Since the first big atmospheric river hit the west in late fall of 2022, I have noticed similarities between how our weather behaves and the macro impacts affecting organizations over the last three years.
Firstly, a global pandemic resulted in the heartbreaking loss of human life and forced us to challenge workplace tradition. There is an ever-increasing lack of civility in political systems, an aggressor war in Ukraine, racial unrest, and a global economic reality and Wall Street response that has given rise to unprecedented layoffs. Externalities are impacting individuals, teams, and organizations unyieldingly, like a forceful river ready to sweep us away unbiasedly.
For an organization, when the atmospheric river of external factors shifts, multiplies, and cascades on a weekly basis the change caused within organizations is often massively disruptive.
Impacts—or potential threats to entities cause quick, even knee-jerk management decisions that shock the culture. Psychological safety is damaged and productivity slips. Your best talent will often just run to someplace new, reaching for the promise of stability that can rarely be delivered.
While change is disruptive, organizational change that is chosen and managed—focusing on improvements in efficiency, innovation, collaboration, and alignment to a new vision—can easily predict negative side-effects and team and employee support can be readied in advance to ease transitions. This unplanned change is very disruptive. Organizational change that is put in place for improvement, innovation or alignment to a new vision allows for planning, training and other support. When it is unplanned, the change effort is hectic and loaded with anxiety, and may become toxic as the fear of failure increases in leadership at all levels.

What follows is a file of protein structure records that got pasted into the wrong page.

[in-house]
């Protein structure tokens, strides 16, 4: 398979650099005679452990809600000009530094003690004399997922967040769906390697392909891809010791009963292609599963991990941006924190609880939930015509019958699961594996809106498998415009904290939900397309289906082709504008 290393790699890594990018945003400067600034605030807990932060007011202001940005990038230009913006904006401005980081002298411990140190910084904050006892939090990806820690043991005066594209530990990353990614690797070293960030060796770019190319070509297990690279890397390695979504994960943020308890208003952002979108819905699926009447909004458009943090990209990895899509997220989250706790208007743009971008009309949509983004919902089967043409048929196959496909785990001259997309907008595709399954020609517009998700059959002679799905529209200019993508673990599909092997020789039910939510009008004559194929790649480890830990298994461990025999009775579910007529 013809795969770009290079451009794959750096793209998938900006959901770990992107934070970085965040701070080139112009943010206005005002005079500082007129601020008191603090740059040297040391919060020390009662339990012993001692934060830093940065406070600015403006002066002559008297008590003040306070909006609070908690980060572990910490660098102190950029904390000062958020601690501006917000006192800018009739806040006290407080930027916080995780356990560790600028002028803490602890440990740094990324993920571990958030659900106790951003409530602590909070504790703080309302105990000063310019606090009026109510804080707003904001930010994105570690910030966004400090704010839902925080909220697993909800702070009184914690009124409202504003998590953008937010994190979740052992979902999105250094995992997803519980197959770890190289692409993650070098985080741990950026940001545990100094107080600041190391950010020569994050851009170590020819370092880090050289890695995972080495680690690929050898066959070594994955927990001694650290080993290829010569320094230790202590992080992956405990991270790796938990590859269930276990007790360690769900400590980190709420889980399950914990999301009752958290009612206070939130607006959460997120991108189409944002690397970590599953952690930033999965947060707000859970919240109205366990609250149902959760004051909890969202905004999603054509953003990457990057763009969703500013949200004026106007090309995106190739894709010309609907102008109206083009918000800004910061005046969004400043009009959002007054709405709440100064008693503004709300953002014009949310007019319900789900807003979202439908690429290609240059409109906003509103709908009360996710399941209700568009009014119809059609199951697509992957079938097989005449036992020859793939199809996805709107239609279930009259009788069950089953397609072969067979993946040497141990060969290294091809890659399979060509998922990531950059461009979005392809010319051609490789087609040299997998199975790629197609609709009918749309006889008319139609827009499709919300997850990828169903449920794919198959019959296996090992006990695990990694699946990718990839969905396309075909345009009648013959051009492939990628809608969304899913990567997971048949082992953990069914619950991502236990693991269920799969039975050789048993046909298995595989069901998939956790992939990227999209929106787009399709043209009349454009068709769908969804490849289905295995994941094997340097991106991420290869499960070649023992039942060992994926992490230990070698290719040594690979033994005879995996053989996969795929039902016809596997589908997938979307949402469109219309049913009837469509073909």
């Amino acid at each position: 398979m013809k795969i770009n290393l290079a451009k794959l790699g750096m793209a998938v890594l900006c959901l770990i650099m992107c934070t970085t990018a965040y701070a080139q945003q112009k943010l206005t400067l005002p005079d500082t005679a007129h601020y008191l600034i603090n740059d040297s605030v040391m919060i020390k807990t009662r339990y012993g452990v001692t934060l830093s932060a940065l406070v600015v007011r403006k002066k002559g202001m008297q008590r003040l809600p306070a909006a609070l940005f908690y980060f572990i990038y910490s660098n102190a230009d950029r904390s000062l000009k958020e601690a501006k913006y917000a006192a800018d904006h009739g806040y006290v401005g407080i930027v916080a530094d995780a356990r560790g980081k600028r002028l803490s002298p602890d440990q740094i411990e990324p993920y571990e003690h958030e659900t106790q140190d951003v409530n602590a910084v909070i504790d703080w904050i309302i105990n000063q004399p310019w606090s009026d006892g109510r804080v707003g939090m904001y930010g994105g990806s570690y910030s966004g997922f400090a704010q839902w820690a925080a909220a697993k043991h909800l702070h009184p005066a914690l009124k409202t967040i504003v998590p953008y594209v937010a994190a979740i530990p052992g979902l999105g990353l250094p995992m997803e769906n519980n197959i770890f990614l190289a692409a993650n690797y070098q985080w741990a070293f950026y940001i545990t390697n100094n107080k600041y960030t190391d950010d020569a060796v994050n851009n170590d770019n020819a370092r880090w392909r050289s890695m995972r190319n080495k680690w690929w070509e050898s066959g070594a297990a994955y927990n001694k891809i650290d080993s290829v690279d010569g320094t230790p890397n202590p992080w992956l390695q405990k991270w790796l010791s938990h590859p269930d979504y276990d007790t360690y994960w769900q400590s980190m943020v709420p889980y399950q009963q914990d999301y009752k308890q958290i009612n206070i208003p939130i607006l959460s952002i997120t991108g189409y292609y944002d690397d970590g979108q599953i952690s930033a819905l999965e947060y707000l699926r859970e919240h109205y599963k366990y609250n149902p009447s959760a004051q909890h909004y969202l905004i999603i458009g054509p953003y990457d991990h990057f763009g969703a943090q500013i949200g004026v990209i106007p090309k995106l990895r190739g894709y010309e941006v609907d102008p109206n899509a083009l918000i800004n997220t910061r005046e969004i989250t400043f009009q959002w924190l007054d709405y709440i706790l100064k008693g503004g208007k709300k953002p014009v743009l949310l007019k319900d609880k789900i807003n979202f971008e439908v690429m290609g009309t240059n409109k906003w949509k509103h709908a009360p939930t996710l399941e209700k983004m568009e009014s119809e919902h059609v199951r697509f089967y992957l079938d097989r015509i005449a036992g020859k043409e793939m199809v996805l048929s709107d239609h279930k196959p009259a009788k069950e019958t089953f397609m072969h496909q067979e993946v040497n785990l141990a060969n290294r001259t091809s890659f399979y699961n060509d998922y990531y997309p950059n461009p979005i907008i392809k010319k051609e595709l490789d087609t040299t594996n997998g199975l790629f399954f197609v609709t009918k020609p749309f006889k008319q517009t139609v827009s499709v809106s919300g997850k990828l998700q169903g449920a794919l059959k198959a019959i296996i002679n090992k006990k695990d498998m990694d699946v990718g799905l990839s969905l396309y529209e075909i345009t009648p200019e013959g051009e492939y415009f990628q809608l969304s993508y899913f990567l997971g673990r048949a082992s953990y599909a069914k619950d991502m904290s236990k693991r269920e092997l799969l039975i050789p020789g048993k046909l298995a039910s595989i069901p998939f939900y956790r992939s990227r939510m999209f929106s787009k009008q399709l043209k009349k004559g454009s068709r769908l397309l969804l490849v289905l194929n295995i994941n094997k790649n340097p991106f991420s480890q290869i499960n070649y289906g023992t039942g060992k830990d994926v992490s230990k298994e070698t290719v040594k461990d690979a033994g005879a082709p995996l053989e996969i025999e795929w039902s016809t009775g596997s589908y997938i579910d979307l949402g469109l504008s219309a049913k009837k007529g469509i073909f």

So what can you do? How is it possible to endure through unplanned, uninvited and unpredictable changes?
Design your culture for the inevitable, even when times are great.
Company cultures built on a foundation of guiding values that are rooted in the culture have an immediate resiliency. If you as a leader have consistently behaved by these values, taught and lived by them, you are building trust in both your intent and capability. TRUST is the only currency that works in a crisis. If difficult quick decisions must be made to survive, clear communication of your reasoning and a willingness to respectfully listen to concerns will help stabilize your strongest leaders and teams. That doesn’t mean you won’t suffer the loss of a few people or notice a downturn in productivity while people adjust. Frankly, it’s impossible to measure what might be a “final straw” for any person post-pandemic.
If you didn’t define and share a strong foundation of values or have suffered serious culture dilution through rapid growth, you have a very different challenge. If your goal is only to reduce the size of your company, you will succeed. The trouble is without a clear sense of what it will be like to be “here” when things settle down, you will likely lose your best talent.
In times of tragedy or distress, community connection is more important than ever. Prioritize building your foundation before the inevitable storm.